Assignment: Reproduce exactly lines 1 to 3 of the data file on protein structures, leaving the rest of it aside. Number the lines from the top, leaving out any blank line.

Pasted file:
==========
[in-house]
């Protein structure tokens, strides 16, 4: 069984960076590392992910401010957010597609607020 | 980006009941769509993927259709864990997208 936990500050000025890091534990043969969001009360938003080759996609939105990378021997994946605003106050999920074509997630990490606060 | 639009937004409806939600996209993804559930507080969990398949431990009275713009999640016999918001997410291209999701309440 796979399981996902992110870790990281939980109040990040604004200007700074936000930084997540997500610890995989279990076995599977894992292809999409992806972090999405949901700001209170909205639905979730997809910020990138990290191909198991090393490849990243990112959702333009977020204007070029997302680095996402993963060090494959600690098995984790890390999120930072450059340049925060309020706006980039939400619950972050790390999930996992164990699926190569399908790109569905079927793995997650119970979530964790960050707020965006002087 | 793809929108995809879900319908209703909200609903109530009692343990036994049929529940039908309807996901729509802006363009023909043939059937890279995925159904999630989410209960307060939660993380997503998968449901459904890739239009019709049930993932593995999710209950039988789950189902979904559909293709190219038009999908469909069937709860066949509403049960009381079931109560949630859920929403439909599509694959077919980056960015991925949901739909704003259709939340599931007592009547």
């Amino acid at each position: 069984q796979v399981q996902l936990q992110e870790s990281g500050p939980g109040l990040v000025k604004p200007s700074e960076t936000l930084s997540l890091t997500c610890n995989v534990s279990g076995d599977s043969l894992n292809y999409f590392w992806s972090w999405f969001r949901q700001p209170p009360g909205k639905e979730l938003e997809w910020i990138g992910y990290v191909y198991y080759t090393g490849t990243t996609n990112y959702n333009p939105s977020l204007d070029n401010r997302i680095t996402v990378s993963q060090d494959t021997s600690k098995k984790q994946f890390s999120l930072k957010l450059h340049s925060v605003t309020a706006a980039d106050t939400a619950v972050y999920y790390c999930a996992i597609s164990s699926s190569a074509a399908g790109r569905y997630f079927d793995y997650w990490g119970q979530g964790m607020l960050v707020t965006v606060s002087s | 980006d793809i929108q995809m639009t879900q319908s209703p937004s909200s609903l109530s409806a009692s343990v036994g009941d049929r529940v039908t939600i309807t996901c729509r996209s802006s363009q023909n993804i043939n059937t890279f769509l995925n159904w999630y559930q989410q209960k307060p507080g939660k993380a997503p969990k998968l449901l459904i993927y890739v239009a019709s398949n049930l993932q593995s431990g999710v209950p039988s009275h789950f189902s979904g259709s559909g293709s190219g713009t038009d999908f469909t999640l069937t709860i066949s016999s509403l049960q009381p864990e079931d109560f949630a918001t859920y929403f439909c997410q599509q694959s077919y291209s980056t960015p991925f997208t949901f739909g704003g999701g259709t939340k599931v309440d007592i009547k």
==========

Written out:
[in-house]
């Protein structure tokens, strides 16, 4: 069984960076590392992910401010957010597609607020 | 980006009941769509993927259709864990997208 936990500050000025890091534990043969969001009360938003080759996609939105990378021997994946605003106050999920074509997630990490606060 | 639009937004409806939600996209993804559930507080969990398949431990009275713009999640016999918001997410291209999701309440 796979399981996902992110870790990281939980109040990040604004200007700074936000930084997540997500610890995989279990076995599977894992292809999409992806972090999405949901700001209170909205639905979730997809910020990138990290191909198991090393490849990243990112959702333009977020204007070029997302680095996402993963060090494959600690098995984790890390999120930072450059340049925060309020706006980039939400619950972050790390999930996992164990699926190569399908790109569905079927793995997650119970979530964790960050707020965006002087 | 793809929108995809879900319908209703909200609903109530009692343990036994049929529940039908309807996901729509802006363009023909043939059937890279995925159904999630989410209960307060939660993380997503998968449901459904890739239009019709049930993932593995999710209950039988789950189902979904559909293709190219038009999908469909069937709860066949509403049960009381079931109560949630859920929403439909599509694959077919980056960015991925949901739909704003259709939340599931007592009547």
């Amino acid at each position: 069984q796979v399981q996902l936990q992110e870790s990281g500050p939980g109040l990040v000025k604004p200007s700074e960076t936000l930084s997540l890091t997500c610890n995989v534990s279990g076995d599977s043969l894992n292809y999409f590392w992806s972090w999405f969001r949901q700001p209170p009360g909205k639905e979730l938003e997809w910020i990138g992910y990290v191909y198991y080759t090393g490849t990243t996609n990112y959702n333009p939105s977020l204007d070029n401010r997302i680095t996402v990378s993963q060090d494959t021997s600690k098995k984790q994946f890390s999120l930072k957010l450059h340049s925060v605003t309020a706006a980039d106050t939400a619950v972050y999920y790390c999930a996992i597609s164990s699926s190569a074509a399908g790109r569905y997630f079927d793995y997650w990490g119970q979530g964790m607020l960050v707020t965006v606060s002087s | 980006d793809i929108q995809m639009t879900q319908s209703p937004s909200s609903l109530s409806a009692s343990v036994g009941d049929r529940v039908t939600i309807t996901c729509r996209s802006s363009q023909n993804i043939n059937t890279f769509l995925n159904w999630y559930q989410q209960k307060p507080g939660k993380a997503p969990k998968l449901l459904i993927y890739v239009a019709s398949n049930l993932q593995s431990g999710v209950p039988s009275h789950f189902s979904g259709s559909g293709s190219g713009t038009d999908f469909t999640l069937t709860i066949s016999s509403l049960q009381p864990e079931d109560f949630a918001t859920y929403f439909c997410q599509q694959s077919y291209s980056t960015p991925f997208t949901f739909g704003g999701g259709t939340k599931v309440d007592i009547k």